During this time, I was working part time teaching math and accounting at Provo College.  In August of 2001, we bought a one level house just ½ block from our old one (which is a two story twin home.)  We moved into the new house and rented our old one.  We had previously built an apartment in the basement of the old house and so we had two rental incomes.

In early 2002, Liz got tired of all the office politics at the wound care clinic and took an early retirement.  We had sold the travel trailer a year or so earlier and thus we rented our one story home and took off to stay with Liz’s son Chris in Georgia and her mother in Jacksonville, Florida.  It is about a 5 to 6 hour drive between Jacksonville and Madison, Georgia where her son Chris lives.  Before we left for Georgia, Chris’ wife was diagnosed with breast cancer.  They have four children whose ages ranged from 5 to 12 at the time.  We helped with the kids while their mother was undergoing chemotherapy, surgery and then radiation therapy.  In July, we came back for a short time to see about the renter of the basement apartment who had stopped paying his rent.  We re-rented the apartment and then the upstairs or main house renter lost his job and had to move back to Colorado.  We cleaned up and repaired the main house and in the middle of this, Liz had to return to Georgia to help Chris wife because her treatment was making her ill.  I finished cleaning and repairing the house and rented it again.  Liz flew back to Utah and we loaded up our truck and an open trailer and moved our furniture back east.  This took us five days instead of three because we had to keep replacing the tarp on the trailer since it would rip to shreds in a few hundred miles.  We stored most of our furniture in Chris’s basement and a few things at Liz’s mothers.

We spent most of 2002 traveling between Jacksonville and Madison and looking for a house we could buy back there in either Georgia or Florida.  In December, we got notification from our apartment renter and our one-story house renter that they would be leaving in 30 days.  In January, the main house renter quit paying his rent so we packed up our car and headed back to Orem.  We had trouble ousting the main house renter and finally took possession of the house again on January 27th 2003.  It took us forever to get the house back in shape.  Mainly because I have no energy and it takes me about four times as long to accomplish anything than it did just a few years ago.  Anyway, Liz decided to go back to work and chose a company called Vista Care which does Hospice Home Health.  In the latter part of March and the early part of April, I flew back to Jacksonville, picked up my truck and bought a covered trailer (no more tarps for me) and loaded up our furniture and headed back here to Orem.  I had a couple of problems with the truck but otherwise everything went well.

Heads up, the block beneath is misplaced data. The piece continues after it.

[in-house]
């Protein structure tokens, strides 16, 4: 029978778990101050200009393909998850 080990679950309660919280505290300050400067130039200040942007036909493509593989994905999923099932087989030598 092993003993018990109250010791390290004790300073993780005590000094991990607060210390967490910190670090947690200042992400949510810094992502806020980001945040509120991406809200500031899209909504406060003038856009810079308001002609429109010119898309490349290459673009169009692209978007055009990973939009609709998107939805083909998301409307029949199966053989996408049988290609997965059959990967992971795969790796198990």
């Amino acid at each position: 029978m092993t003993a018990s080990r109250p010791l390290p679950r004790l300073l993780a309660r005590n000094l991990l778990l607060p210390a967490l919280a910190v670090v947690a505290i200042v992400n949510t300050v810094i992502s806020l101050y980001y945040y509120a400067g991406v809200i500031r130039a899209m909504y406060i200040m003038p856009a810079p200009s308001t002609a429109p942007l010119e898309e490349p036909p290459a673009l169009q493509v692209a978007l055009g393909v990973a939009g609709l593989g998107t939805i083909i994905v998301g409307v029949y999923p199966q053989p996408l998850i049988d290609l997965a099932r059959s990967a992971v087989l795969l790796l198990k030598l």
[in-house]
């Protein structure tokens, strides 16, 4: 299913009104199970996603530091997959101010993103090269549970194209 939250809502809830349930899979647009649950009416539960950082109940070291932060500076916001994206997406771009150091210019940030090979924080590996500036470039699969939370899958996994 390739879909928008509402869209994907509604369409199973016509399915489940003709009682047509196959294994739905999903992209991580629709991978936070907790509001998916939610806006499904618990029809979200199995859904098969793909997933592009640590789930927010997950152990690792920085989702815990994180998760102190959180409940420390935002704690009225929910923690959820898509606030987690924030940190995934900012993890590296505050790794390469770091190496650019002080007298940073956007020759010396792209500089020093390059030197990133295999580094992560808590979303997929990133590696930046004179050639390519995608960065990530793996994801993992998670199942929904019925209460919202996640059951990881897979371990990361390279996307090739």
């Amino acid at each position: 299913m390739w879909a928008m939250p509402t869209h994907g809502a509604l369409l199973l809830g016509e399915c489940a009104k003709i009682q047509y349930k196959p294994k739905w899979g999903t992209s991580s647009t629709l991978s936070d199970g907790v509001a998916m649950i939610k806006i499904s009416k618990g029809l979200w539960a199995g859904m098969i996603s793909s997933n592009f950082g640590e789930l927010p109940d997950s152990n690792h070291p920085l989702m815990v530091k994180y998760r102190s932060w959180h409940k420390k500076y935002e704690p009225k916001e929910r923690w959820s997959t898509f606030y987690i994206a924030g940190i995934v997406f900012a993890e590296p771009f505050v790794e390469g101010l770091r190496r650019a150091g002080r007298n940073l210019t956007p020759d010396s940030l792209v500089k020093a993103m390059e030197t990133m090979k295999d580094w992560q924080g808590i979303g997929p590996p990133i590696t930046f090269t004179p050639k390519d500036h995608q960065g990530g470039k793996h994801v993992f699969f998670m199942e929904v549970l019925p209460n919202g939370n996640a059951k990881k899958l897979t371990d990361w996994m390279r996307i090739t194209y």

When we got back to Orem to see about the two houses and apartment, we found out we could not rent the apartment to other than a relative.  Liz’s sister and her husband wanted to come out here for an extended visit and so we decided to fix the apartment up for her.  Before she came, their mother went in the hospital and Liz’s sister said she needed to stay and help her mother for the duration.  Their mother is 86 years old but still pretty spry.

In June, Liz’s daughter, Suzy, lost her apartment through a fire, didn’t have a job and her estranged husband quit paying child support.  We let her and her three kids move into our basement apartment until she could get her life squared away.  Big mistake!

In November, the tenants in the one-story house gave us 30 days notice that they were going to move.  We were then faced with a choice of moving into the one-story house and selling the two story house or selling the one story house and staying in the two-story house.  We opted for the former because it would force Suzy to get her own apartment and get on with her life.  This did force her to look for a new apartment but she never did find one.  On January 4th Liz and I and Liz’s other daughter, Mindy, and her husband packed up all Suzy’s junk and stored it in half of our garage.  We have since cleaned the apartment and pretty well are ready to sell the two story house.

Last Wednesday January 14th, the court gave I and Liz temporary custody of Suzy’s three children.  How long this will last is anyone’s guess.  That means that at 71, I am again raising three children, ages 3, 7 and 10.  Isn’t life exciting?  And the saga continues.

Deloy returned to his Heavenly Father early morning on Tuesday March 5, 2013

He is survived by his wife Elizabeth; sister, Edna; nine children, and numerous grandchildren.

Deloy loved life, family, movies, reading, gardening and family get-togethers. He was a member of the LDS Church and was in the high priesthood. 

He was preceded in death by his first wife Kay Jean, his Father and Mother, brother, 3 sisters and numerous other relatives.